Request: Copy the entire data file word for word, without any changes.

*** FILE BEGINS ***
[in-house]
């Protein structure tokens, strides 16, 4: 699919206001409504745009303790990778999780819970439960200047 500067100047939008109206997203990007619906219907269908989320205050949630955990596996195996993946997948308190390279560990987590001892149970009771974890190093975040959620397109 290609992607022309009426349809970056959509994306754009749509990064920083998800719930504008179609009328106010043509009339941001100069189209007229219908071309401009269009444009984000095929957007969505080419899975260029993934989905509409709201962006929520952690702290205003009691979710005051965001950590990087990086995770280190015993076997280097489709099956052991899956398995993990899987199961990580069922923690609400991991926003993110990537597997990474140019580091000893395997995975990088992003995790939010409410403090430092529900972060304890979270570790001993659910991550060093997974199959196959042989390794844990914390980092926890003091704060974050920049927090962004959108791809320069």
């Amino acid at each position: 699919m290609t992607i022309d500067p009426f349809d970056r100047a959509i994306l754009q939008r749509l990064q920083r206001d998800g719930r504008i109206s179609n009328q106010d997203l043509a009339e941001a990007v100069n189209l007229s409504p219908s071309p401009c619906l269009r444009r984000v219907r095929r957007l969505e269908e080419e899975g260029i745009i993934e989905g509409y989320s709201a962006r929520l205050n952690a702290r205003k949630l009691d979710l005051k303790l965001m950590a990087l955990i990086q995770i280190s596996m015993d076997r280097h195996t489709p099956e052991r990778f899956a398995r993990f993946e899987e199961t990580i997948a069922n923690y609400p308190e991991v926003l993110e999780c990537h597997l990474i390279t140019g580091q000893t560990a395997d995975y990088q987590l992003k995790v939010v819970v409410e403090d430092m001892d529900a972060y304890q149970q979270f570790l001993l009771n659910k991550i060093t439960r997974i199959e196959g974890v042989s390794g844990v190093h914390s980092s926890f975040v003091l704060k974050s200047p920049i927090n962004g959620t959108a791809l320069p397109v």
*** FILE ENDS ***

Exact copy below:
[in-house]
């Protein structure tokens, strides 16, 4: 699919206001409504745009303790990778999780819970439960200047 500067100047939008109206997203990007619906219907269908989320205050949630955990596996195996993946997948308190390279560990987590001892149970009771974890190093975040959620397109 290609992607022309009426349809970056959509994306754009749509990064920083998800719930504008179609009328106010043509009339941001100069189209007229219908071309401009269009444009984000095929957007969505080419899975260029993934989905509409709201962006929520952690702290205003009691979710005051965001950590990087990086995770280190015993076997280097489709099956052991899956398995993990899987199961990580069922923690609400991991926003993110990537597997990474140019580091000893395997995975990088992003995790939010409410403090430092529900972060304890979270570790001993659910991550060093997974199959196959042989390794844990914390980092926890003091704060974050920049927090962004959108791809320069």
């Amino acid at each position: 699919m290609t992607i022309d500067p009426f349809d970056r100047a959509i994306l754009q939008r749509l990064q920083r206001d998800g719930r504008i109206s179609n009328q106010d997203l043509a009339e941001a990007v100069n189209l007229s409504p219908s071309p401009c619906l269009r444009r984000v219907r095929r957007l969505e269908e080419e899975g260029i745009i993934e989905g509409y989320s709201a962006r929520l205050n952690a702290r205003k949630l009691d979710l005051k303790l965001m950590a990087l955990i990086q995770i280190s596996m015993d076997r280097h195996t489709p099956e052991r990778f899956a398995r993990f993946e899987e199961t990580i997948a069922n923690y609400p308190e991991v926003l993110e999780c990537h597997l990474i390279t140019g580091q000893t560990a395997d995975y990088q987590l992003k995790v939010v819970v409410e403090d430092m001892d529900a972060y304890q149970q979270f570790l001993l009771n659910k991550i060093t439960r997974i199959e196959g974890v042989s390794g844990v190093h914390s980092s926890f975040v003091l704060k974050s200047p920049i927090n962004g959620t959108a791809l320069p397109v």